Travel

A Year In Recap: Travel

I can’t believe 2015 is nearly over. The year has flown past so quickly, probably due at least in part to the fact that I’ve been out of the country so much. There were a couple of periods where I’d fly somewhere, fly home, dump my stuff, pick up the next round of stuff, and leave immediately. There was a point when I flew from Barcelona to Birmingham with a four-hour stopover in my own house.

Inspired by several of the travel bloggers I follow, I thought I’d do a round-up of my salient travel moments this year. Some good, some bad: all ones that I don’t think I’ll forget in a hurry.

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Visiting the Old Library at Trinity College Dublin

Dublin was the first place I went this year, in March. It’s not somewhere that’s ever been on my list of places I’d like to go, but I’m really glad I went.

The old library is any book lover’s dream: filled to the brim with old books, beautiful winding iron staircases between the shelves. And the Book of Kells sequestered away in a darkened room at the back, just beyond an exhibition room which tells the story of the book and shows enlarged copies of some of its pages.

I’ve developed more of an interest in museums and artefacts as I get older. Standing in that room with a little piece of history was a wonderful feeling, and I was tempted to get the pangur bán poem tattooed on me, but resisted.

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Sailing down the Waccamaw River in South Carolina

It’s hard to choose highlights from South Carolina, because I loved being there so much. But one of the main ones was making my way down the Waccamaw river on a boat guided by tour guides who pointed out the local wildlife and talked about the history of the area.

Since I’ve been back, a lot of people have seemed surprised that I loved South Carolina as much as I did. I’ve tried to explain why, but it’s hard to put into words. The natural beauty of the place moved me beyond belief. There are parts that still seem so untouched, and coming from the UK I’m just not used to seeing so much space.

The Waccamaw river itself has some beautiful islands and some amazing wildlife: we saw alligators, ospreys, turtles and a snake. Rick and Kim are excellent guides and obviously really love the wildlife and landscapes they’re working with; if you’d like to book a place, you can do so on the Waccamaw River Tours website.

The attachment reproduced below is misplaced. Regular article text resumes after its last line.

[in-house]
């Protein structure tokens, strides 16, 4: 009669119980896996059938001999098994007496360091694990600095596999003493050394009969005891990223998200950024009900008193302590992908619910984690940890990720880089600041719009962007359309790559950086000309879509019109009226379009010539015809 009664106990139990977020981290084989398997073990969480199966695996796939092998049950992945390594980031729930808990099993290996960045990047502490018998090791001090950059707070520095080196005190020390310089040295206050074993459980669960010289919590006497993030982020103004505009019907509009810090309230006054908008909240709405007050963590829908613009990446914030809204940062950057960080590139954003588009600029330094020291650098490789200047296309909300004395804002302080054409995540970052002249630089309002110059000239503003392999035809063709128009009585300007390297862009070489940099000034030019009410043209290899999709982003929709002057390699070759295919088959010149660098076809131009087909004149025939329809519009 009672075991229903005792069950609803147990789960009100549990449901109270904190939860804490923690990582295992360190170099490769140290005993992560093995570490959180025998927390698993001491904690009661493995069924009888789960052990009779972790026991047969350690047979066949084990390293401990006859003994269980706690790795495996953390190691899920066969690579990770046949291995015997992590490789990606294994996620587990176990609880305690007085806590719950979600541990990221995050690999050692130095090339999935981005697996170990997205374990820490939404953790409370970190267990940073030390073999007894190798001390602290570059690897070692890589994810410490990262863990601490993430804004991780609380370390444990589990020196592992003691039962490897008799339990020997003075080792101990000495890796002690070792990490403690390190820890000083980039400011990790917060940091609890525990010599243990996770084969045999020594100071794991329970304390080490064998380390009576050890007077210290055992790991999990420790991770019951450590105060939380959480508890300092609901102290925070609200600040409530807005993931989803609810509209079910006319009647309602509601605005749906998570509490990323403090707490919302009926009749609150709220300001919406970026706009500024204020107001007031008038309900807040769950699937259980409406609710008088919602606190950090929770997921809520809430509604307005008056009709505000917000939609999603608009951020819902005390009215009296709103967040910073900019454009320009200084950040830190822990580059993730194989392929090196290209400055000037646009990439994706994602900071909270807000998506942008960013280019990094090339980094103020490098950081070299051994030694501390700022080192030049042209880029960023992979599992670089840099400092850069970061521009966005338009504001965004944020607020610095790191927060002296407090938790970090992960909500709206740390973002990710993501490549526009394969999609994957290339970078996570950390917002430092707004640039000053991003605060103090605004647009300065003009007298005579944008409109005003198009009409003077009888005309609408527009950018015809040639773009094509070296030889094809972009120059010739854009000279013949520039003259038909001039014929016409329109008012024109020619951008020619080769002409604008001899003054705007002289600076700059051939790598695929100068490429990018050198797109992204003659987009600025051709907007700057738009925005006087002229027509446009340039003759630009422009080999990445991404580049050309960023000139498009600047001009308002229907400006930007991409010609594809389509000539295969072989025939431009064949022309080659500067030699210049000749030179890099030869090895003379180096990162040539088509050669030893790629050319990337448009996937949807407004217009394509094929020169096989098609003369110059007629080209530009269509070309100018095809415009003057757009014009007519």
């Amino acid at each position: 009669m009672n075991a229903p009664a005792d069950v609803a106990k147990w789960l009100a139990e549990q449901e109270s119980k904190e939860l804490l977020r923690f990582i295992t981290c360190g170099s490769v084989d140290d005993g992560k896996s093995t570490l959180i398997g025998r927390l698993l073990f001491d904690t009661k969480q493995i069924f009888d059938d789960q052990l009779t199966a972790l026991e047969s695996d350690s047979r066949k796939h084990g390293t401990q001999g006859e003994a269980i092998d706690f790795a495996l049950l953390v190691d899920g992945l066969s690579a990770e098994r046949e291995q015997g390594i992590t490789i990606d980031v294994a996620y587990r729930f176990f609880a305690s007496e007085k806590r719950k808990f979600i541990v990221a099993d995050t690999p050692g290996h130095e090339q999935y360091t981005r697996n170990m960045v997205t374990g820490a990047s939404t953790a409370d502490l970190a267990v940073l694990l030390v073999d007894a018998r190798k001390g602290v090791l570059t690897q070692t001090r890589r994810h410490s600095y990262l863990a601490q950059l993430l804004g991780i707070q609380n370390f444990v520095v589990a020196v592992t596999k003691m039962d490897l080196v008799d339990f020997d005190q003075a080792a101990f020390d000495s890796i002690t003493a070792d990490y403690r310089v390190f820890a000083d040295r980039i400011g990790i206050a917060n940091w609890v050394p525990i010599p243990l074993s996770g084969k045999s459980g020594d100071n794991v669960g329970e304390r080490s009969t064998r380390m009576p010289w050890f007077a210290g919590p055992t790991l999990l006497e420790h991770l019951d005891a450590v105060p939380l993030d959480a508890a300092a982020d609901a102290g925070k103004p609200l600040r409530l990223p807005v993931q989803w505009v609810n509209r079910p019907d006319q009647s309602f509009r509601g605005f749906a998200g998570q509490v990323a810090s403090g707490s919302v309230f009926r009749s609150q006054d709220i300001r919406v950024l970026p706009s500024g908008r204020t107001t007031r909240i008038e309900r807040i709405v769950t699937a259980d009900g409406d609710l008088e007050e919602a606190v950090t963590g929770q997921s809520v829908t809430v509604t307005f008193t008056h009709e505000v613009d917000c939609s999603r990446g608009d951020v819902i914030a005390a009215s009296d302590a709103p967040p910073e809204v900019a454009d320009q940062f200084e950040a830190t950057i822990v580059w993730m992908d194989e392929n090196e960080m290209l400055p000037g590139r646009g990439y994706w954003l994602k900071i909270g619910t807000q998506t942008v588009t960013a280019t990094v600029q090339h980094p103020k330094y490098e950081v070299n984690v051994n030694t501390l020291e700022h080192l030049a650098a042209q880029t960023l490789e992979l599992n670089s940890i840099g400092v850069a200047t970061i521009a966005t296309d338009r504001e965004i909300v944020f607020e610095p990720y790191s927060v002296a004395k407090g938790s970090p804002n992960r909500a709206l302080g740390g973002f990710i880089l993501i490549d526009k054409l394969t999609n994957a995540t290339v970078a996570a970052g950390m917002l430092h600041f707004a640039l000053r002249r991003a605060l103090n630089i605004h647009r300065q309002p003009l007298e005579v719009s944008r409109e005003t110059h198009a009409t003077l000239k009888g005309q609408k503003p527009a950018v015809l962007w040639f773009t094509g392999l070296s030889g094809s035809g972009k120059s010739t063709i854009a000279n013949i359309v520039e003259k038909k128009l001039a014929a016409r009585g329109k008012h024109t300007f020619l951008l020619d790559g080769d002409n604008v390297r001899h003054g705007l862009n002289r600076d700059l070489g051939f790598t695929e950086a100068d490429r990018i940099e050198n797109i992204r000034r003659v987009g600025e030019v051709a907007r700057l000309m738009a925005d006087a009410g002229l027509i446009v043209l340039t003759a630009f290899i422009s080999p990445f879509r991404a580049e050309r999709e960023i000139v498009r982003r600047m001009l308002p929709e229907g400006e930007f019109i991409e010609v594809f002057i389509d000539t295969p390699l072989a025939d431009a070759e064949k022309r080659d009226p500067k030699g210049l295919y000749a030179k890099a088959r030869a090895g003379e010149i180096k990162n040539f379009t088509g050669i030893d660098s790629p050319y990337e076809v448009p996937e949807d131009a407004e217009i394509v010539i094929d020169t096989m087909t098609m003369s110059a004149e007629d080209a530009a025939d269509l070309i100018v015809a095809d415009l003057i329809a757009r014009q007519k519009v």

Wine in Barcelona x2

There were two wine occasions in Barcelona that I really enjoyed. The first was sitting in a rooftop bar, overlooking the Gaudi park (see above) at night. There was a pool, a DJ and a singer. The atmosphere was calm and laid-back. The conversation was good and I felt more relaxed than I had in quite a while.

The second time was sitting in a smaller bar near my friend’s house. I wasn’t sure if I could afford wine, because I was assuming it was London prices (about £7). But when I picked up the menu, it turned out to be 2 Euros. 2 Euros. We had a nice time drinking wine and chatting; it was one of those cozy evenings that never get old.

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Learning about the history of whisk(e)y at Dublin’s whiskey museum

I’m Scottish, so I usually spell it without the ‘e’, and I’d always wondered why. Turns out that whiskey was invented in Ireland, and at some point when a new distillery opened in Scotland, they wanted a way to differentiate themselves from the original product, so they dropped the ‘e’.

When I went along the tour had only just opened – I think it was in its first week, in fact – but it was well worth a visit, not least because you get to try three whiskies once the tour is over. It was interesting to learn the history of the drink, and to understand how it’s developed over the years, including its bootlegged versions while it was illegal.

You can find out more and book a tour on the Irish Whiskey Museum website.

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When the ocean beat me up in South Carolina

This was an utterly terrifying experience that has to be included because it was definitely one of the most memorable parts of this year’s travels.

It was two days before I was due to fly home. It was 35 degrees outside, and that meant I wasn’t going to do anything strenuous. So I rented a beach chair, dumped my stuff on it and went swimming.

I swam for hours, spending a lot of time just floating around, and quite a bit of time bodysurfing, which feels a bit like what I imagine it’d feel like to be trapped in a washing machine, but is somehow pleasureable.